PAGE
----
Ezio is a deeply principled man, who considers the world around him in all his decisions. He doesn’t eat meat. He grows much of the produce that he eats. He has never flown on an airplane, preferring to traverse Europe on a motorcycle. Not only is his winery carbon neutral, Ezio himself is. How many of us can say that?
His principles extend to the vineyards and the wine itself. Rather than churning out Moscato D’Asti, Ezio focuses on natural passito, wines designed to make the most of the gorgeous fruit he grows, and meant to age for decades. He’s a true rebel. He isn’t making natural wine in the Loire. He’s making it in Moscato D’Asti country. Keeping it developing in as his neighbors sell off vintage after vintage of the bubbly stuff.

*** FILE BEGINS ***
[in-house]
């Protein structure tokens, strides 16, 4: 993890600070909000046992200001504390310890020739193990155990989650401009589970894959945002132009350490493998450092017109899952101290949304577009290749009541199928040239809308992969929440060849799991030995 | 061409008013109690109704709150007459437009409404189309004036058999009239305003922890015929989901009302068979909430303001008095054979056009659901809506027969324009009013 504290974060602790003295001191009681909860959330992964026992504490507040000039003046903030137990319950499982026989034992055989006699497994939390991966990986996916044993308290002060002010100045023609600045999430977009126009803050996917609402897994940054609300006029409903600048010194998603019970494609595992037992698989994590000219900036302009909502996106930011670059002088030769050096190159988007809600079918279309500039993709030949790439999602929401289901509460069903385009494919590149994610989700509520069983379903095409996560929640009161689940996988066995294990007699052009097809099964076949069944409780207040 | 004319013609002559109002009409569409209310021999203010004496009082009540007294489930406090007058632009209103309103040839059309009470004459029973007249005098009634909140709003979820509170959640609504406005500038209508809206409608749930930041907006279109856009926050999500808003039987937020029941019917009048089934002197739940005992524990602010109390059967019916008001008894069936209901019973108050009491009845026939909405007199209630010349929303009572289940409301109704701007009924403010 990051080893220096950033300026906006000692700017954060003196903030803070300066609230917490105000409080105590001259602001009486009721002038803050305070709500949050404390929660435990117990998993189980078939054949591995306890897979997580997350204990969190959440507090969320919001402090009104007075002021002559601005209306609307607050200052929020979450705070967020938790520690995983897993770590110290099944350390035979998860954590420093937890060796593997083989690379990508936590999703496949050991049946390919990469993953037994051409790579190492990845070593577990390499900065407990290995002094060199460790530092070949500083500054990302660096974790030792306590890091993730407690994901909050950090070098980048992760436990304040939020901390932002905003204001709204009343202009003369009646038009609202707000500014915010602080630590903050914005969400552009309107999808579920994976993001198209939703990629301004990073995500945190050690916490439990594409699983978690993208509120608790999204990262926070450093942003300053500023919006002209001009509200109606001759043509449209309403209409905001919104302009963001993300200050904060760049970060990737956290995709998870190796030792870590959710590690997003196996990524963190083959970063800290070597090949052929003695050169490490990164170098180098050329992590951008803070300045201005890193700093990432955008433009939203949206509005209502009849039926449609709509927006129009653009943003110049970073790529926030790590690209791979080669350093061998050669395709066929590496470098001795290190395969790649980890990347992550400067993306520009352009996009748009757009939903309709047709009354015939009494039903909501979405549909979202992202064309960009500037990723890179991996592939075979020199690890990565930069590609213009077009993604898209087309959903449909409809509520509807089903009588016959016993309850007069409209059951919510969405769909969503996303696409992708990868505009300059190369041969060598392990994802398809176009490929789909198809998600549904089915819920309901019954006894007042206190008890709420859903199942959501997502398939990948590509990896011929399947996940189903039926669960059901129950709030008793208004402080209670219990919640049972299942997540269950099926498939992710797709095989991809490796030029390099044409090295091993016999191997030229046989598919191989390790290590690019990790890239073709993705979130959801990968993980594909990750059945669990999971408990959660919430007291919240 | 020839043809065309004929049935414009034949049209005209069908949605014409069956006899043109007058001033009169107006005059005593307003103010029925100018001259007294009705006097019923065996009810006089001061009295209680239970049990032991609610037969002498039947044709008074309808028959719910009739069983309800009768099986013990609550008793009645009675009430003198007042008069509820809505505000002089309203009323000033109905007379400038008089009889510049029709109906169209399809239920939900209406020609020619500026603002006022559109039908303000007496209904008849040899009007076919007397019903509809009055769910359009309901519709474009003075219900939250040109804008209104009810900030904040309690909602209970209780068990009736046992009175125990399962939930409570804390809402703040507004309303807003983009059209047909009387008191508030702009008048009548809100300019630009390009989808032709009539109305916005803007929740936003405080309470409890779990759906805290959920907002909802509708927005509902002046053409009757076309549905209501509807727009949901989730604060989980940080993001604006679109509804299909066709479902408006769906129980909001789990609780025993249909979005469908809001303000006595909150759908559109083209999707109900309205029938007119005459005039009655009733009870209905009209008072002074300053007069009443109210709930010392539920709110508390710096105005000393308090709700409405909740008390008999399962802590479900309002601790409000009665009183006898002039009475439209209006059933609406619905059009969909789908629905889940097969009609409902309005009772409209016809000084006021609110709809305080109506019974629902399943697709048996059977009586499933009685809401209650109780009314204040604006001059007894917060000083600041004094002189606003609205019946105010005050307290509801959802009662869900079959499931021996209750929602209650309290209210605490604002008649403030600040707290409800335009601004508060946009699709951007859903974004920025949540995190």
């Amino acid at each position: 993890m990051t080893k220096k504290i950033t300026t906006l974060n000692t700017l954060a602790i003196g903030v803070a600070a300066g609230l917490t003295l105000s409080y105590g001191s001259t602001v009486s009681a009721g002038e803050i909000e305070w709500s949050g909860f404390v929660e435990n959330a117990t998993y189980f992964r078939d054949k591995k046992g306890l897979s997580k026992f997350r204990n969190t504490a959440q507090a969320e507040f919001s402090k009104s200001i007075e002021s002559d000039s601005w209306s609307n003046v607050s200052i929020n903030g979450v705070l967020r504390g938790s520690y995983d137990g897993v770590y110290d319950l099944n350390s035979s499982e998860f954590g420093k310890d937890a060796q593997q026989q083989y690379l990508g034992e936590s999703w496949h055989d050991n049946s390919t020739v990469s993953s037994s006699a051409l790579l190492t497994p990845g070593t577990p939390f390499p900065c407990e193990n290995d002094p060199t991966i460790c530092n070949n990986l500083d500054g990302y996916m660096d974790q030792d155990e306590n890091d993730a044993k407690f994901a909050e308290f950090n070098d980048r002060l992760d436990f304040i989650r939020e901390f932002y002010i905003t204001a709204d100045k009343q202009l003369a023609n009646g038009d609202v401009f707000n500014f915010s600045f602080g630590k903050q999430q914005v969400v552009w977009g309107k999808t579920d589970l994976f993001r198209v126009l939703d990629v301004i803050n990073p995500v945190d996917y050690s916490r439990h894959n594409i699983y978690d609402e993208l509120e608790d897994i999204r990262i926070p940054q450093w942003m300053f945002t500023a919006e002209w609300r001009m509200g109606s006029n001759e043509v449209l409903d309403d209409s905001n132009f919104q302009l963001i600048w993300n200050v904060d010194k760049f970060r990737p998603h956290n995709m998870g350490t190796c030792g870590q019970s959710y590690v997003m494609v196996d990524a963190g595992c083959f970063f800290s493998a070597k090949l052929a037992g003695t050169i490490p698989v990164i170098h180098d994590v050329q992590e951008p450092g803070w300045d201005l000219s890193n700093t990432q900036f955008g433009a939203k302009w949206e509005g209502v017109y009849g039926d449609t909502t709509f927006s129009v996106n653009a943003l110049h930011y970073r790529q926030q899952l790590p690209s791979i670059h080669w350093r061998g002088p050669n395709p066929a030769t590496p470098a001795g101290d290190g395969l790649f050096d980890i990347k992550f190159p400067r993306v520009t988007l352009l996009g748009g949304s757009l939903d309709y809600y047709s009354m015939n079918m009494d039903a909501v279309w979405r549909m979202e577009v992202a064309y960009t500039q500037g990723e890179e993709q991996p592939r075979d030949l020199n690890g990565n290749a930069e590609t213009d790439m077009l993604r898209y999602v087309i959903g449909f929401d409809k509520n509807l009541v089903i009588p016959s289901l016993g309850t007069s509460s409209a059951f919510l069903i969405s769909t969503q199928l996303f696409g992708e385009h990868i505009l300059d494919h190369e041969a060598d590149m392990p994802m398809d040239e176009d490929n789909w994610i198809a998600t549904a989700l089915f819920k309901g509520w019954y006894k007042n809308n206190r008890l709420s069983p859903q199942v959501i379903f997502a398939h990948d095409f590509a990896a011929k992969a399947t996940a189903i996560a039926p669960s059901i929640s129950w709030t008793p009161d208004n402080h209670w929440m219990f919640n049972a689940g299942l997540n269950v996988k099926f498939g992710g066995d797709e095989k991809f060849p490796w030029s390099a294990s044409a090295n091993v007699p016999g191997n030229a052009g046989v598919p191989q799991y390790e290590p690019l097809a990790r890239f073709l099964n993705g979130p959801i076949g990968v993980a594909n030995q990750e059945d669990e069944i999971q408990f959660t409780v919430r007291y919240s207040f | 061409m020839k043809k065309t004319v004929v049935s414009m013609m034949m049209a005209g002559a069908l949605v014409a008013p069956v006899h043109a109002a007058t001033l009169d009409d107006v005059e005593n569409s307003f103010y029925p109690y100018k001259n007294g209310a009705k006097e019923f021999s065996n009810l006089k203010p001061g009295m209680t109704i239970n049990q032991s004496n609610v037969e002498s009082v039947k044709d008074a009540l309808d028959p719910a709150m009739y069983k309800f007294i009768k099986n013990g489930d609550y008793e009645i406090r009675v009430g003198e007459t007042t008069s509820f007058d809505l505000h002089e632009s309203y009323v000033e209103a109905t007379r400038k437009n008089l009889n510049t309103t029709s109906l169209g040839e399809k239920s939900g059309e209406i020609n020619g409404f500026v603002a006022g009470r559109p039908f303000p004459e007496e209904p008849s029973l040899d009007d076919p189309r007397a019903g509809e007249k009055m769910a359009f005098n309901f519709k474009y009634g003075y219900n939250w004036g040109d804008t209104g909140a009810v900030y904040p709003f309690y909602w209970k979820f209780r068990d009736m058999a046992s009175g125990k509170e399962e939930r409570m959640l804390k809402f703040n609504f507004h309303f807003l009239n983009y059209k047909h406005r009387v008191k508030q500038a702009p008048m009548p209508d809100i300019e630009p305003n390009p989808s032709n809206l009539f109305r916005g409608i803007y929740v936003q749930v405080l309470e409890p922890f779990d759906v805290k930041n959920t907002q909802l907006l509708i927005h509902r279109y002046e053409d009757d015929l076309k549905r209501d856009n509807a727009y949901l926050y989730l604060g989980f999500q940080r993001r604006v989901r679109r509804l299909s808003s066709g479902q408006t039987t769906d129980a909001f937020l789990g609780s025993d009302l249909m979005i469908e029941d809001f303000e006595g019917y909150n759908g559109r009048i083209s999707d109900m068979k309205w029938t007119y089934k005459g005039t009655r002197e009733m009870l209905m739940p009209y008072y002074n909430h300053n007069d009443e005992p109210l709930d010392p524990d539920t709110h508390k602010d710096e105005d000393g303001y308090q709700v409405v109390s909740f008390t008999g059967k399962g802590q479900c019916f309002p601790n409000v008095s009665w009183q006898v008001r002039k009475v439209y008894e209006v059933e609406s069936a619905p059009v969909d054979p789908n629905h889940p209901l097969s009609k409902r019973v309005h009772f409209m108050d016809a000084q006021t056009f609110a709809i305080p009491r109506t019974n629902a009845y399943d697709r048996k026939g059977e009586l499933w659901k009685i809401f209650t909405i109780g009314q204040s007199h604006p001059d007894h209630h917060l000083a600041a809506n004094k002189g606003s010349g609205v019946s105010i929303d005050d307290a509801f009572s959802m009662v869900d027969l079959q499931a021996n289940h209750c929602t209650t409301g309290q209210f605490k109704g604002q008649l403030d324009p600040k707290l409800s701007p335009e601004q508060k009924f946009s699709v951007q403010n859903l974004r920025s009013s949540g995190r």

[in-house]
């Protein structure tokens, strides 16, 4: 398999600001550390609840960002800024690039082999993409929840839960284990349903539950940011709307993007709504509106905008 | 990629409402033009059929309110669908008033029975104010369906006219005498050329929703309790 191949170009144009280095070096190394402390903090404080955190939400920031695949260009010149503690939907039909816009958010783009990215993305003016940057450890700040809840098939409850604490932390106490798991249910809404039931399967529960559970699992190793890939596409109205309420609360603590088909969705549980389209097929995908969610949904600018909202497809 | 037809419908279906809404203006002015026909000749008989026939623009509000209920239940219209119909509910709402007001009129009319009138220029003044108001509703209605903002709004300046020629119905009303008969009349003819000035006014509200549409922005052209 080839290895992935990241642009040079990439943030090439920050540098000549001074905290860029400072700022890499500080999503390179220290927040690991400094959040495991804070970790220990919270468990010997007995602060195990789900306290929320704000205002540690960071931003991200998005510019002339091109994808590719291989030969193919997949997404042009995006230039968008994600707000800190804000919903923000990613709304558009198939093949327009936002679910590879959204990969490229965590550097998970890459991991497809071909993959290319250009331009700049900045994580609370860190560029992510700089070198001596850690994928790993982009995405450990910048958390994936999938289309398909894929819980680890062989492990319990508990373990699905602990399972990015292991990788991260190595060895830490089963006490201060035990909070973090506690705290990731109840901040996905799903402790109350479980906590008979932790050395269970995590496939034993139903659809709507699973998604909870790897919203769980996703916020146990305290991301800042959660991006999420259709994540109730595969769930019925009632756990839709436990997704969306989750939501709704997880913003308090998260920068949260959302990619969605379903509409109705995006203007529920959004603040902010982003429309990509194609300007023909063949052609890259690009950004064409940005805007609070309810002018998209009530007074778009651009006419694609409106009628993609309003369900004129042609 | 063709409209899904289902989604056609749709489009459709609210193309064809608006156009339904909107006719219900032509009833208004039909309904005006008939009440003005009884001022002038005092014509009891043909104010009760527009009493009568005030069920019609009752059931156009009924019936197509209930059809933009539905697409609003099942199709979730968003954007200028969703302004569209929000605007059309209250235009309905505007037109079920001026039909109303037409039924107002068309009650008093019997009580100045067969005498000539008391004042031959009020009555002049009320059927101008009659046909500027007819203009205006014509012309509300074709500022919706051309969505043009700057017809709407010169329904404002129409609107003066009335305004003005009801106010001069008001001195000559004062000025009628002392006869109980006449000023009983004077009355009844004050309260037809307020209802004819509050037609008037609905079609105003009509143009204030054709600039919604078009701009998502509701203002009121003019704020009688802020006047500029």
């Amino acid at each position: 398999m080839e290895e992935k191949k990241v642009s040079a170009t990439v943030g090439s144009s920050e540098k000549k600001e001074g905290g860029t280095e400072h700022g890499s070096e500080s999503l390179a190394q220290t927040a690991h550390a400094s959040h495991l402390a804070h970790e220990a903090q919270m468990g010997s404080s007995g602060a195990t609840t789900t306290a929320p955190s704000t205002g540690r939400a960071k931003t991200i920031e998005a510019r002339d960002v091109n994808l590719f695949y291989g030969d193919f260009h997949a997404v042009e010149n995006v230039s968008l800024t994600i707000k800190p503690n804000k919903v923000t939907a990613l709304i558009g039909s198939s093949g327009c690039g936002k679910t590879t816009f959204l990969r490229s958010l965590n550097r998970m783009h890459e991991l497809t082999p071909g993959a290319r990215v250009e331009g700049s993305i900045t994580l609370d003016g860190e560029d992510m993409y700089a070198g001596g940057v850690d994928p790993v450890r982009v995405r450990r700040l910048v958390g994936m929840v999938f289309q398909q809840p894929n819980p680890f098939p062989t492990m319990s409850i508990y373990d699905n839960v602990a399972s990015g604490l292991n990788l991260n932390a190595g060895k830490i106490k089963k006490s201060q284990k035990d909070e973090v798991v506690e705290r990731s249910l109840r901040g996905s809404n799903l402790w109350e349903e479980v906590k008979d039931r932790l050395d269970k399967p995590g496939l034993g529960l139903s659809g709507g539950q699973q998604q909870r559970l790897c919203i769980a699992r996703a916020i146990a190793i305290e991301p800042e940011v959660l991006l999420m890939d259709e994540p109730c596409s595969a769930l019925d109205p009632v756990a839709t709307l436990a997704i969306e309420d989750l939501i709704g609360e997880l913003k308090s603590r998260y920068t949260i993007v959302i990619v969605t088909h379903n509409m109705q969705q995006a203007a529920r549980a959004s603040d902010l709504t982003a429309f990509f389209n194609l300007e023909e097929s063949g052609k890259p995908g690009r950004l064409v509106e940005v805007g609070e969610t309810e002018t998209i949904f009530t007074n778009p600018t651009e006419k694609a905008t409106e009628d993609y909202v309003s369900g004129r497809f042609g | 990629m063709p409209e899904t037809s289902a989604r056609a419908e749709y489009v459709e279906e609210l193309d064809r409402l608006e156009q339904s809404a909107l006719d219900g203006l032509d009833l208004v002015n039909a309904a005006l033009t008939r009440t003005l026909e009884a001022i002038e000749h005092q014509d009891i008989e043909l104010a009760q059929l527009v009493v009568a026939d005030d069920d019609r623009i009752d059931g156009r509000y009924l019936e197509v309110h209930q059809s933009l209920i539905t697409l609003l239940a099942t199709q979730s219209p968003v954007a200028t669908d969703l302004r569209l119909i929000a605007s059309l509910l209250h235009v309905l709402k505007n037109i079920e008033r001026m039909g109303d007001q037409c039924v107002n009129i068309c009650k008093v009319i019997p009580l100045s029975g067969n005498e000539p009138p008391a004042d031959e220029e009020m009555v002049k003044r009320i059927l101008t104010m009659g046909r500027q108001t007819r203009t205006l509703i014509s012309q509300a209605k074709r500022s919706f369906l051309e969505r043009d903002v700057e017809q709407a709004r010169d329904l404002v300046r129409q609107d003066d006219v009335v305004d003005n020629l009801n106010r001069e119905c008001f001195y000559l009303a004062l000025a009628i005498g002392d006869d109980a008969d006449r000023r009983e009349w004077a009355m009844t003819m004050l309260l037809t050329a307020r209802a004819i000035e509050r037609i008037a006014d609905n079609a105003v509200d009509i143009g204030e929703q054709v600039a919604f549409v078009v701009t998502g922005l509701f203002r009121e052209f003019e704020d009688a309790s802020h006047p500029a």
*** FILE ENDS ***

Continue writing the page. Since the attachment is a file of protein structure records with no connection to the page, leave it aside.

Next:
Doing things “the right way” goes beyond ecological principles for Ezio. His production is intentionally small, because he wants to make sure every barrel is perfect, and every glass is as good as it can be. He says about the name “Sol” for his passito:
“Maybe it’s a reference to music, perhaps it means the sun. I don’t want to define it. I prefer poetry to novels.”
Indeed there is nothing prosaic about Ezio or his wines.